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Executive Summary for March 2nd

To give you an overview of the latest news, we’ve organized the latest Syrian developments in a curated summary.

Published on March 2, 2015 Read time Approx. 5 minutes

Syrian Rebel Group that Received U.S. Weapons Disbands

The first Syrian rebel group given U.S. weapons dissolved Sunday after a major defeat in which it lost its headquarters to Syria’s al-Qaida affiliate, the Washington Post reports.

Hazm spokesman Ahmad al-Ataribi said on Sunday that the movement was forced to disband a day after dozens of its fighters were killed in clashes with Jabhat al-Nusra (the Nusra Front).

Harakat Hazm had received what it describes as small amounts of military aid from foreign states opposed to Syrian President Bashar al-Assad, including U.S.-made anti-tank missiles. In recent months it has lost ground to better-financed and better-armed jihadist groups.

The group was routed from its new main headquarters in Aleppo province this week after months of clashes with Jabhat al-Nusra in which it had been pushed out of its main headquarters in the northwest Syrian province of Idlib.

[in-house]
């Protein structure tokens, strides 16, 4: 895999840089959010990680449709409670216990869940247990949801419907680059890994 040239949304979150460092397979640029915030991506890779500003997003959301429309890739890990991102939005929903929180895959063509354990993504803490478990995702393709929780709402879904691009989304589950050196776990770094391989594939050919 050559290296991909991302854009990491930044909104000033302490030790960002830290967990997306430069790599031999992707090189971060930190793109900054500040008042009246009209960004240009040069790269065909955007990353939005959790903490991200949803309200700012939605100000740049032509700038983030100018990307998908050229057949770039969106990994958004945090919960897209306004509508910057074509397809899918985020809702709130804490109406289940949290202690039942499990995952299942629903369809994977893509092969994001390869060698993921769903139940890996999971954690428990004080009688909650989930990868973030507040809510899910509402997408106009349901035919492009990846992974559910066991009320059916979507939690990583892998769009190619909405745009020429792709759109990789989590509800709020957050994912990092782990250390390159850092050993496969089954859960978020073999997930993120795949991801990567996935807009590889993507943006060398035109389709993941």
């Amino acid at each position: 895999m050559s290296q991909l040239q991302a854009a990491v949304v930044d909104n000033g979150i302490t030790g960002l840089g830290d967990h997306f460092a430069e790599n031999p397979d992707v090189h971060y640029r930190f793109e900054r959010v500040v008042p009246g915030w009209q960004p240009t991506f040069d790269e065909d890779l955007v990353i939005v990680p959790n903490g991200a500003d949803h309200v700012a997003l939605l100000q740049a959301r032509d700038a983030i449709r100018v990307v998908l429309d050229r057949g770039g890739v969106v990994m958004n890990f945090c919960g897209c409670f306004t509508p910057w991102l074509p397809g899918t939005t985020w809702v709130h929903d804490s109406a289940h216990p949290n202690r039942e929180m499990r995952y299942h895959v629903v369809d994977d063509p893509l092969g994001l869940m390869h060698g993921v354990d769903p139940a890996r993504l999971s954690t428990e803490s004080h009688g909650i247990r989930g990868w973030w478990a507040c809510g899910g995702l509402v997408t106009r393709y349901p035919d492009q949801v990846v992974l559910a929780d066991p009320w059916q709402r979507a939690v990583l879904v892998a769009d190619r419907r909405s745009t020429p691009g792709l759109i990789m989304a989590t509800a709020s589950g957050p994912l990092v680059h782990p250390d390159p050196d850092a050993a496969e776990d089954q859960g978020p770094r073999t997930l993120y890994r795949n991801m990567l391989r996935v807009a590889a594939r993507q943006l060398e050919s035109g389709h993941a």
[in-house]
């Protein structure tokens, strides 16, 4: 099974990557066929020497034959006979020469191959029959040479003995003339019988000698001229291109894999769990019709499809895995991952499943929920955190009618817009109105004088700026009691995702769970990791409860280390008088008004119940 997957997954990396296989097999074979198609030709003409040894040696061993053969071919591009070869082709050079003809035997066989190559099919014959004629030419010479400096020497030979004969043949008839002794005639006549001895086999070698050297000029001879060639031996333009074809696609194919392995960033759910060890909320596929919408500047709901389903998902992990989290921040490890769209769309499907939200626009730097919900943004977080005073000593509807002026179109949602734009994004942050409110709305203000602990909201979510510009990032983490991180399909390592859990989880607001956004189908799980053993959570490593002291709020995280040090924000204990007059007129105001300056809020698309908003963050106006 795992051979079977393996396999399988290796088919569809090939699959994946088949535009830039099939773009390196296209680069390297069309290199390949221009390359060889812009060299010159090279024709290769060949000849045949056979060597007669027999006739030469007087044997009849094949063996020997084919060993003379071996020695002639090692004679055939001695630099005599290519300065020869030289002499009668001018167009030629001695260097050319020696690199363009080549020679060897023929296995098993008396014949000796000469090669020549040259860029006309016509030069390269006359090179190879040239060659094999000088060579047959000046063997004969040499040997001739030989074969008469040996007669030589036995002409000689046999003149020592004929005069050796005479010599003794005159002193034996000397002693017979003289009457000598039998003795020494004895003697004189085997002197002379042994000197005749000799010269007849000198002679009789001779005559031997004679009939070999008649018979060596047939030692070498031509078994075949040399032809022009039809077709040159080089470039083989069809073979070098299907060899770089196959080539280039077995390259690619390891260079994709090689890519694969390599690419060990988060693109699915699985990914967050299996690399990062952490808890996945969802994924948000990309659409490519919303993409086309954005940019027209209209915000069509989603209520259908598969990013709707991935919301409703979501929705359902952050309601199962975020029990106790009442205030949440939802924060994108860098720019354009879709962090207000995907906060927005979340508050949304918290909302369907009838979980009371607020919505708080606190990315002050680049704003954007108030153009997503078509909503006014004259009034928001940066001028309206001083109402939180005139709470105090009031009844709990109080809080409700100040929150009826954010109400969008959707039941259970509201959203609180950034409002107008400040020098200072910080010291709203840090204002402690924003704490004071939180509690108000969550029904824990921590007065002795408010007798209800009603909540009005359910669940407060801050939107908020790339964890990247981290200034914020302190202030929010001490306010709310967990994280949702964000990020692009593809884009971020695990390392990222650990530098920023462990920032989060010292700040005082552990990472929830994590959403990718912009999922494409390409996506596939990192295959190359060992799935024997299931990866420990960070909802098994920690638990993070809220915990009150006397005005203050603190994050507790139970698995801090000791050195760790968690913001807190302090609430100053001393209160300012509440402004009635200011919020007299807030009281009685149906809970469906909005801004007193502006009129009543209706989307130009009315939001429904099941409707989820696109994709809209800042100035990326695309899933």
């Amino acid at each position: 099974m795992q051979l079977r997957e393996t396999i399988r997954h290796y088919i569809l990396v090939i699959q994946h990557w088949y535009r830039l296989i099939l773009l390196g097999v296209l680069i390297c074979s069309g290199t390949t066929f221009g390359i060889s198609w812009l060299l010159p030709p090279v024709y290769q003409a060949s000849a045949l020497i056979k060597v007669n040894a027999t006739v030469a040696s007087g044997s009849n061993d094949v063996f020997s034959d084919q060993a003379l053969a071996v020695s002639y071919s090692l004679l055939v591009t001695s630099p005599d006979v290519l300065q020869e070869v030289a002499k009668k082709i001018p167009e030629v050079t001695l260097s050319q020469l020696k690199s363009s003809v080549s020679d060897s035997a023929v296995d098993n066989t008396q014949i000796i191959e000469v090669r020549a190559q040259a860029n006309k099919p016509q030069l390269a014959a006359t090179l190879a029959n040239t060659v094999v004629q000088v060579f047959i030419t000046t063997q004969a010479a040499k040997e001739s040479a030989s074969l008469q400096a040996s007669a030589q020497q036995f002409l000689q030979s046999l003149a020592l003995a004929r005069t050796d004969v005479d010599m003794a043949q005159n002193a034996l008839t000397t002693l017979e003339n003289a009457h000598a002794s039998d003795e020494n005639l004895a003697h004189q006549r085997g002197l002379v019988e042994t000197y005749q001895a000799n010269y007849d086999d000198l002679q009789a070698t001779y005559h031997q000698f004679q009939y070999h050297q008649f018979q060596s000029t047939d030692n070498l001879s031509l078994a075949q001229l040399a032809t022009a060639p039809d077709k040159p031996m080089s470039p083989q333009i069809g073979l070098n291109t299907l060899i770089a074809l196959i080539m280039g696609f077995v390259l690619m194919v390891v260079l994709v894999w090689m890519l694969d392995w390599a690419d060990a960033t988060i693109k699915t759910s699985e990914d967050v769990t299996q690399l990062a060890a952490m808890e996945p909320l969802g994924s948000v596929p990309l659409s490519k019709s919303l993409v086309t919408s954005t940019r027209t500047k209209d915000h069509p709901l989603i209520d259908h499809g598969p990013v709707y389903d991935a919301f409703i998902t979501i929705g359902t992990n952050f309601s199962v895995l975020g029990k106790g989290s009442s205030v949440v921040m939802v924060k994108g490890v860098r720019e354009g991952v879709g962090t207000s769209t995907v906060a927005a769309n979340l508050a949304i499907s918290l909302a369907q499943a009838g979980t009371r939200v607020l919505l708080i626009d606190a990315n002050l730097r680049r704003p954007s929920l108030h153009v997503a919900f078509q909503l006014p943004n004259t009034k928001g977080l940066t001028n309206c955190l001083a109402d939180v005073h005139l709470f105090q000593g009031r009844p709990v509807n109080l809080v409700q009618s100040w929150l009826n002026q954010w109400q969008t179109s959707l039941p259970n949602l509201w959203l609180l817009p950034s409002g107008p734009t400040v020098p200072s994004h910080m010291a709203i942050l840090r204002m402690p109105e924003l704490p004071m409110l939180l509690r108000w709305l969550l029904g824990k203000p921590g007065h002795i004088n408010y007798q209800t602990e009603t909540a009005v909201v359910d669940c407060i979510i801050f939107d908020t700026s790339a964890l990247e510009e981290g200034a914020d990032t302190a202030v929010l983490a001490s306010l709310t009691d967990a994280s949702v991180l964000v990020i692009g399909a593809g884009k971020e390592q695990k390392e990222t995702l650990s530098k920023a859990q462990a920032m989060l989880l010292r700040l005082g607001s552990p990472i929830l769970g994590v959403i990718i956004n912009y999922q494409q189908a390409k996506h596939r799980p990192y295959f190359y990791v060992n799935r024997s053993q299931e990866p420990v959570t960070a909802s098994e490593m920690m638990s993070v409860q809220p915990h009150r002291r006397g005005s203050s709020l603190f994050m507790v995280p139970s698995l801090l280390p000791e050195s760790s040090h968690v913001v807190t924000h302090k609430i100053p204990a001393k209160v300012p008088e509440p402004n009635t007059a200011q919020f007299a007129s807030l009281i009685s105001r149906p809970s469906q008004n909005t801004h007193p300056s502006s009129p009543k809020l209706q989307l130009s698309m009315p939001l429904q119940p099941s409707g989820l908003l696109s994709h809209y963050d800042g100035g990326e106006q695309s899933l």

The Syrian Revolutionaries Front, another one of the Western-backed groups, was also driven from Idlib province by Jabhat al-Nusra last fall.

“Since then, rebels said the Nusra Front has largely turned its attention away from fighting the Assad regime and toward fighting what it considers corrupt elements among the opposition,” the Wall Street Journal reports.

The Syrian military began to make advances on several front lines in recent days, as a result of the opposition’s infighting, Hazm spokesman Ahmad al-Ataribi said on Sunday.

As long as Hazm remained, it would be a target for the Nusra Front and a continuing distraction for the opposition, Mr. al-Ataribi said.

“So we removed this issue so we can fight the regime and stop its advance,” he added.

The collapse comes as the Pentagon launches an initiative to train and equip moderate Syrian rebels to fight the Islamic State. The program will train more than 5,000 fighters a year, and a total of 15,000 over a three-year period, after they undergo vetting for the program using both U.S. government databases and intelligence from regional partners.